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Asking for “space” in a relationship has become such a common request that it verges on cliché, but in the 1970s, it was completely novel. The idea of putting yourself first didn’t come out of nowhere, writes the Atlantic senior editor Julie Beck—it’s a concept that can trace its roots to the sexual revolution, the women’s-rights movement, and the rising popularity of self-help books.


Dear Therapist

Every Monday, the psychotherapist Lori Gottlieb answers readers’ questions about life’s trials and tribulations, big or small, in The Atlantic’s “Dear Therapist” column.

This week, a 21-year-old reader wants to know how to deal with his parents as they go through a divorce, since they have been dragging him and his brothers into the conflict. He doesn’t want to be his parents’ mediator, but he still wants to help somehow.

Lori’s advice: Set boundaries with your parents, and enforce them firmly.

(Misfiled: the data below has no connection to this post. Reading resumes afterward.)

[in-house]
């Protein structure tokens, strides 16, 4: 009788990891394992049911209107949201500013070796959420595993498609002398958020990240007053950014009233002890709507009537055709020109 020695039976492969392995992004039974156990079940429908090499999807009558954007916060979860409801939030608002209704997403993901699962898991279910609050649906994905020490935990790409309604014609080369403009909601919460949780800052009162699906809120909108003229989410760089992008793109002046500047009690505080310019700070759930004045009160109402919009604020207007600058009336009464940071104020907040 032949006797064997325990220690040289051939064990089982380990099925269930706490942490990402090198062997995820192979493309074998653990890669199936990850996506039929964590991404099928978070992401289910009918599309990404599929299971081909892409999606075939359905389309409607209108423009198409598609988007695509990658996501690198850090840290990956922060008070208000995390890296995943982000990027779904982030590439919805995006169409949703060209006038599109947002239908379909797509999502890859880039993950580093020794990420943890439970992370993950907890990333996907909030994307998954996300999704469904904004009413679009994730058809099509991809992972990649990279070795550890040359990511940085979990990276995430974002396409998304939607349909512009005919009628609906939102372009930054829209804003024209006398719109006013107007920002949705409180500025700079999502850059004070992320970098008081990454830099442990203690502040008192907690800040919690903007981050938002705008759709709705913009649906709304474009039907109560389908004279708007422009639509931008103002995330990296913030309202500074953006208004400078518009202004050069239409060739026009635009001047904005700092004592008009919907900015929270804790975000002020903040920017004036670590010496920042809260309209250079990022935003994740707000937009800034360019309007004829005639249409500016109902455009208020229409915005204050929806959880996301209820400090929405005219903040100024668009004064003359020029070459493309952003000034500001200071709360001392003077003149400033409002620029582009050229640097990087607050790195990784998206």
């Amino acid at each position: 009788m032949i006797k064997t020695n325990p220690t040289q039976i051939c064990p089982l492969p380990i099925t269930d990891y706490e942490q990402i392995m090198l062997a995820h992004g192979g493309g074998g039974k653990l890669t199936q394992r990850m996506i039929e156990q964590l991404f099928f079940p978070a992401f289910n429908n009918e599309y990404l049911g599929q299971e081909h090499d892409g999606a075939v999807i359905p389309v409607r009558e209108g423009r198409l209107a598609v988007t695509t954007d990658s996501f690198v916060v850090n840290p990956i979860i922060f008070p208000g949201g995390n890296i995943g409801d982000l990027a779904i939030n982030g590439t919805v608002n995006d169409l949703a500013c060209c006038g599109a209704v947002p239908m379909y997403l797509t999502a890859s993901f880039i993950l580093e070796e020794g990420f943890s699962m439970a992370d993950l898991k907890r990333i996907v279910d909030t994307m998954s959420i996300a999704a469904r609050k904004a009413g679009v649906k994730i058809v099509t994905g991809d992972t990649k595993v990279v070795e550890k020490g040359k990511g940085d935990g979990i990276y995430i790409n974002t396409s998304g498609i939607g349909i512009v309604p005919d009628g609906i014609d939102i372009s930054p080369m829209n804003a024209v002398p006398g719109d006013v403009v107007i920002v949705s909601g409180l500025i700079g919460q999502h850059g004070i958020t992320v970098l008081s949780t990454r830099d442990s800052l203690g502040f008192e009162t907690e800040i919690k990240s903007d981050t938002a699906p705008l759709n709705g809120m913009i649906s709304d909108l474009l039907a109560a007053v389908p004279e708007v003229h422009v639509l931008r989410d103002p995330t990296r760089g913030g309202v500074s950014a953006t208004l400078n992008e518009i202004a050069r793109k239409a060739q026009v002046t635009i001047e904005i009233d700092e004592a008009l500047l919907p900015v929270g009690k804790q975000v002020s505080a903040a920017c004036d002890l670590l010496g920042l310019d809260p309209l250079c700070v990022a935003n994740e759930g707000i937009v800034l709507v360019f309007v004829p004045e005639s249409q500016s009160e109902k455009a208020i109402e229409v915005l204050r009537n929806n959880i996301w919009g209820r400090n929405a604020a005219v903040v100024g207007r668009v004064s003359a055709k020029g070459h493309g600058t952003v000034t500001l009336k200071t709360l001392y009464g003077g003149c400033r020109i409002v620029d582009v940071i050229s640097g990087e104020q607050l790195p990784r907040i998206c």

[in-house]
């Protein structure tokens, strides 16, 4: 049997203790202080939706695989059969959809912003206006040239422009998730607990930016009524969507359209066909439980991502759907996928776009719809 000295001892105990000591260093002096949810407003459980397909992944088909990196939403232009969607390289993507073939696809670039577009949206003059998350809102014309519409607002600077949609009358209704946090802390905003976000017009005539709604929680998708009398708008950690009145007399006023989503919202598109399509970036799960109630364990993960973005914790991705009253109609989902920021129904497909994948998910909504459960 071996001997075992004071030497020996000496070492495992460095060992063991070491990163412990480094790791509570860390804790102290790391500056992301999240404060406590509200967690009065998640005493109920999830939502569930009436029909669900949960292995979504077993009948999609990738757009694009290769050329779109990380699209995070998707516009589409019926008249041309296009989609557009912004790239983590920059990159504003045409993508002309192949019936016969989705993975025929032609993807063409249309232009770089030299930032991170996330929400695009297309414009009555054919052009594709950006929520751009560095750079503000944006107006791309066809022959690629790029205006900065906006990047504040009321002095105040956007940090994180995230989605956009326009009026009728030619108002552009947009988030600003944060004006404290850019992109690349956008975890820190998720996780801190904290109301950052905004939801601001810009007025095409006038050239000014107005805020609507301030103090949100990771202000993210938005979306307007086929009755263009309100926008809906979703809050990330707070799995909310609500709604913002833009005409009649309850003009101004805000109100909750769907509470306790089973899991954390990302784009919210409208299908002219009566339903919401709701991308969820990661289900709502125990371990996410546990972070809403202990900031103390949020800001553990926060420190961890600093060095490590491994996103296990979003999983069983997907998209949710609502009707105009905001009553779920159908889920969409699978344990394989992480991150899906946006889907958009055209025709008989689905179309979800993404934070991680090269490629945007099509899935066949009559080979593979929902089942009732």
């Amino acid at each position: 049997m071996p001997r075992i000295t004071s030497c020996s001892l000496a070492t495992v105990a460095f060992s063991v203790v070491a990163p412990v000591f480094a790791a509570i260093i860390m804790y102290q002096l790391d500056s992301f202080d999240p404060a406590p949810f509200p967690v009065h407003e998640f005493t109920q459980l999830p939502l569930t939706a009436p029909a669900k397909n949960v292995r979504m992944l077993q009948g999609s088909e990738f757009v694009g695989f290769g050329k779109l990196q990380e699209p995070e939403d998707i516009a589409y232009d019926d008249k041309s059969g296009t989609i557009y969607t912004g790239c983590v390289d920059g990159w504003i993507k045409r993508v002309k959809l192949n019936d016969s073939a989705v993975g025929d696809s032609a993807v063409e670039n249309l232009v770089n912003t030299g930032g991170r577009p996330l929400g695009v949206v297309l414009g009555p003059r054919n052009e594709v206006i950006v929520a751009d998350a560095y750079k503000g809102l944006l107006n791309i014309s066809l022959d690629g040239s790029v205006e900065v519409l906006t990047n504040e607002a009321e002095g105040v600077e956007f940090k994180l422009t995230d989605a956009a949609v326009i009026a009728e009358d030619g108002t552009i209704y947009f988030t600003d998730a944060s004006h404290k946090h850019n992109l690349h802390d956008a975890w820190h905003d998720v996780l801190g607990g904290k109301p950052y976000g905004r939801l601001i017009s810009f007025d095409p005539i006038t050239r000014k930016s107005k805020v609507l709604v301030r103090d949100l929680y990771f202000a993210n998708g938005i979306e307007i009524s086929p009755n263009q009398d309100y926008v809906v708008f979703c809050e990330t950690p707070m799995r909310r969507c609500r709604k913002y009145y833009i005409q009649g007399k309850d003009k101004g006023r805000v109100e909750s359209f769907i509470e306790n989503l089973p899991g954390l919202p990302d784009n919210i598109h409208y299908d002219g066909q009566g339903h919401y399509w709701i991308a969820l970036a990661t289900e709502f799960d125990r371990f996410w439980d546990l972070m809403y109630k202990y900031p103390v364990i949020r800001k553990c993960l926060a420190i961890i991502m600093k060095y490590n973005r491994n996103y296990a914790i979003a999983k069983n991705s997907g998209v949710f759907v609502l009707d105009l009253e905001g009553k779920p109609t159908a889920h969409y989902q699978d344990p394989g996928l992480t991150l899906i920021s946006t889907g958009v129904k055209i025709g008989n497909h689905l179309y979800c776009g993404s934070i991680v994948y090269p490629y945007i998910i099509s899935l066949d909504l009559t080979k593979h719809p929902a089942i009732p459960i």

I know this is a tremendously hard conversation to have, because you may feel like you aren’t offering help to someone you love. But that’s not your role here. The truth is that you can’t help your parents through this, and your involvement won’t only compromise your relationship with one or both of them, but it will also affect your ability to set boundaries in relationships to come. In preserving your relationships with your parents, you’ll also be giving yourself important practice for your future.

Send Lori your questions at dear.therapist@theatlantic.com.


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